How It Works: SQL Server - VDI (VSS) Backup Resources

Published Jan 15 2019 11:25 AM 1,724 Views
First published on MSDN on Mar 03, 2009

Last week I worked on an interesting case.   The issue was a NT Backup against a single volume containing 500 SQL Server databases.  It is rare to have so many databases on a single volume but it is possible and we had a case on this very issue.

When a VDI backup (BACKUP ... with SNAPSHOT to DEVICE ...) is issues it currently requires 3 threads to complete the backup.   The controlling thread that accepts the BACKUP command and 2 helpers to handle VDI completion and meta data streaming activities.

The formula is quite simple.     (Databases with files on the volume) * 3 = Required Workers.

For the issue I worked, 500 databases results in a requirement of 1,500 threads to complete the activity.

Step #1: SQLWriter (VSS Object) is loaded.

Step #2: SQLWriter enumerates all database file locations and determines the list of databases with files on the volume.

Step #3: SQLWriter issues the BACKUP ... with SNAPSHOT .. TO DEVICE command for all databases in the list.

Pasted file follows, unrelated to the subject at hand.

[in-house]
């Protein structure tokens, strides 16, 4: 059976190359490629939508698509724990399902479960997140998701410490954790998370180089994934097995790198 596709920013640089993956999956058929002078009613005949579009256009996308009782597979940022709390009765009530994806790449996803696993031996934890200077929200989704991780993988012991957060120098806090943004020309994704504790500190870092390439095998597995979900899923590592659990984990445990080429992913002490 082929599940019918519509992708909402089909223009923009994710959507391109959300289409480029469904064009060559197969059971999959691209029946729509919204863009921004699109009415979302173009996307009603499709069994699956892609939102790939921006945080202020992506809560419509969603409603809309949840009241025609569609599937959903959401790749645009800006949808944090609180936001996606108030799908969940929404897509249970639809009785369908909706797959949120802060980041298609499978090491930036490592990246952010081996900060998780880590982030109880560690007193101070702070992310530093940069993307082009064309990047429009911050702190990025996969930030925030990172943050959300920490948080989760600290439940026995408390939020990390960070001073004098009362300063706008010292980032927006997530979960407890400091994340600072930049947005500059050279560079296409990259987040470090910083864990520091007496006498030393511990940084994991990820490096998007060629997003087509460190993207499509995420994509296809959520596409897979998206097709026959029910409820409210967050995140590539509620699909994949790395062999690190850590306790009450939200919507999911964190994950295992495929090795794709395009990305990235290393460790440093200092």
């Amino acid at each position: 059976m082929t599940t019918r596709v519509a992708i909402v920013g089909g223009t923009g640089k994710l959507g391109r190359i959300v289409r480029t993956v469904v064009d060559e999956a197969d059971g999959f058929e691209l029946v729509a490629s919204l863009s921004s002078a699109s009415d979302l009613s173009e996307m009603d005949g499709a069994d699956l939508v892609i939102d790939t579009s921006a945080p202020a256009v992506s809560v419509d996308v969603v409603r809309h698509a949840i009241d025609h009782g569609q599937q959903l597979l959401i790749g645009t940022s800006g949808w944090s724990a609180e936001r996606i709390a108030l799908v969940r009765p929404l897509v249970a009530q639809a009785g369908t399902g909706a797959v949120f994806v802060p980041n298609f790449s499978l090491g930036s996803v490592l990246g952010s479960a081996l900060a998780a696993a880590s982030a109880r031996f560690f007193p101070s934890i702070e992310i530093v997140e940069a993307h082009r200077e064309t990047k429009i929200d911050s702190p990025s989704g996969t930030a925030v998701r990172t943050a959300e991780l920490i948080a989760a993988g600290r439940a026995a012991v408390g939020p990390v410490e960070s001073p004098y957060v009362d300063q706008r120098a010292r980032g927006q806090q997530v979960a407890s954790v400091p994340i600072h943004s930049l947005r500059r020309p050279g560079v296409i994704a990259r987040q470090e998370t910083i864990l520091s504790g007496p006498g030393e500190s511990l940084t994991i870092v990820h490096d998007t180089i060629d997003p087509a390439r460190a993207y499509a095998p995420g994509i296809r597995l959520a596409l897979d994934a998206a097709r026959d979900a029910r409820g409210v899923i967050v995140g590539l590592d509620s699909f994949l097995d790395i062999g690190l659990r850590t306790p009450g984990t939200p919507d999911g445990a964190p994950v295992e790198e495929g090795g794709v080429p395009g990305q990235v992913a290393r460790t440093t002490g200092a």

BACKUP .. with SNAPSHOT will FREEZE the I/O for the database and report to the VDI consumer that the database I/O is frozen.   At this point the VDI consumer can do whatever action required to secure the volume snapshot.   Some solutions enable copy on write behavior, others split a physical mirror and other techniques can be employed by the hardware vendors.

Once the consumer has secured the data from the volume it uses the VDI interface to tell SQL Server that I/O can resume.   SQL Server THAWs the frozen database and completes the backup command.

Review the SQL Server Errorlog to see the series of freeze and thaw activities that take place.

Understanding that ALL databases on the volume have to be frozen before the disk volume is considered safe from writes is a key to understanding the issue I worked.    Since all 500 databases have to be frozen the required overhead for SQL Server is 1500 threads.

SQL Server optimizes this by leaving closed databases in a closed state.   There is no reason to open, recovery and freeze I/O for a database that is currently closed.   You should also be aware that SQL Server does not prevent the database from opening during the FREEZE / THAW window.   Do not rely on this as workaround to the issue.

This brought up quite a bit of discussion on how to change the design of SQLWriter and BACKUP ... with SNAPSHOT to reduce thread resource consumption.   Several design changes are under evaluation for future versions of SQL Server.

Until then you may need to increase your max worker thread setting to use VSS backup with large numbers of databases on the same volume.

Bob Dorr
SQL Server Principal Escalation Engineer

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